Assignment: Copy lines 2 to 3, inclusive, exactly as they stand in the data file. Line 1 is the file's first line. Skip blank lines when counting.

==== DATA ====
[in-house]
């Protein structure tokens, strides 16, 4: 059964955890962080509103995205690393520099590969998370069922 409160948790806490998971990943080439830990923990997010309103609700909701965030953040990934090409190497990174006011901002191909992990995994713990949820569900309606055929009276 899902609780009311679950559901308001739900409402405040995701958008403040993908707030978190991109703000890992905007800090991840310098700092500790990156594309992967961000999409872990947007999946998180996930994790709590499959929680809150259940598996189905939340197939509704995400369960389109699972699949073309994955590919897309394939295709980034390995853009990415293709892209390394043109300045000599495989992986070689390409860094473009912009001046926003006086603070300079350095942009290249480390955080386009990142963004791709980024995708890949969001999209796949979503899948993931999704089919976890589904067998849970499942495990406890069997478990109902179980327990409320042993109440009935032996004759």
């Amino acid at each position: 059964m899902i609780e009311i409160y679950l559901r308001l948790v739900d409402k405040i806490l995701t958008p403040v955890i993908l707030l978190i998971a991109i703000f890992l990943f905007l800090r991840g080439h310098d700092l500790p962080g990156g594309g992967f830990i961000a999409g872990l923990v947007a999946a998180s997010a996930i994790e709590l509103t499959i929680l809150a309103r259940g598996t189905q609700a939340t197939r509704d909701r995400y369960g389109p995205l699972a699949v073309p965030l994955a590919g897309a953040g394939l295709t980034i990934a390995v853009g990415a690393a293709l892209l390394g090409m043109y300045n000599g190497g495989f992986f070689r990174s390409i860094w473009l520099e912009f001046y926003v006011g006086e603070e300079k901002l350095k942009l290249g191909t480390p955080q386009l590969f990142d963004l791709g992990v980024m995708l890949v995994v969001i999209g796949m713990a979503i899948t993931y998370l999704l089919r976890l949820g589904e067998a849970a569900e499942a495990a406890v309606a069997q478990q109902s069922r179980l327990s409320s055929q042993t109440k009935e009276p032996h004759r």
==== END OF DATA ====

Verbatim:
């Protein structure tokens, strides 16, 4: 059964955890962080509103995205690393520099590969998370069922 409160948790806490998971990943080439830990923990997010309103609700909701965030953040990934090409190497990174006011901002191909992990995994713990949820569900309606055929009276 899902609780009311679950559901308001739900409402405040995701958008403040993908707030978190991109703000890992905007800090991840310098700092500790990156594309992967961000999409872990947007999946998180996930994790709590499959929680809150259940598996189905939340197939509704995400369960389109699972699949073309994955590919897309394939295709980034390995853009990415293709892209390394043109300045000599495989992986070689390409860094473009912009001046926003006086603070300079350095942009290249480390955080386009990142963004791709980024995708890949969001999209796949979503899948993931999704089919976890589904067998849970499942495990406890069997478990109902179980327990409320042993109440009935032996004759």
């Amino acid at each position: 059964m899902i609780e009311i409160y679950l559901r308001l948790v739900d409402k405040i806490l995701t958008p403040v955890i993908l707030l978190i998971a991109i703000f890992l990943f905007l800090r991840g080439h310098d700092l500790p962080g990156g594309g992967f830990i961000a999409g872990l923990v947007a999946a998180s997010a996930i994790e709590l509103t499959i929680l809150a309103r259940g598996t189905q609700a939340t197939r509704d909701r995400y369960g389109p995205l699972a699949v073309p965030l994955a590919g897309a953040g394939l295709t980034i990934a390995v853009g990415a690393a293709l892209l390394g090409m043109y300045n000599g190497g495989f992986f070689r990174s390409i860094w473009l520099e912009f001046y926003v006011g006086e603070e300079k901002l350095k942009l290249g191909t480390p955080q386009l590969f990142d963004l791709g992990v980024m995708l890949v995994v969001i999209g796949m713990a979503i899948t993931y998370l999704l089919r976890l949820g589904e067998a849970a569900e499942a495990a406890v309606a069997q478990q109902s069922r179980l327990s409320s055929q042993t109440k009935e009276p032996h004759r």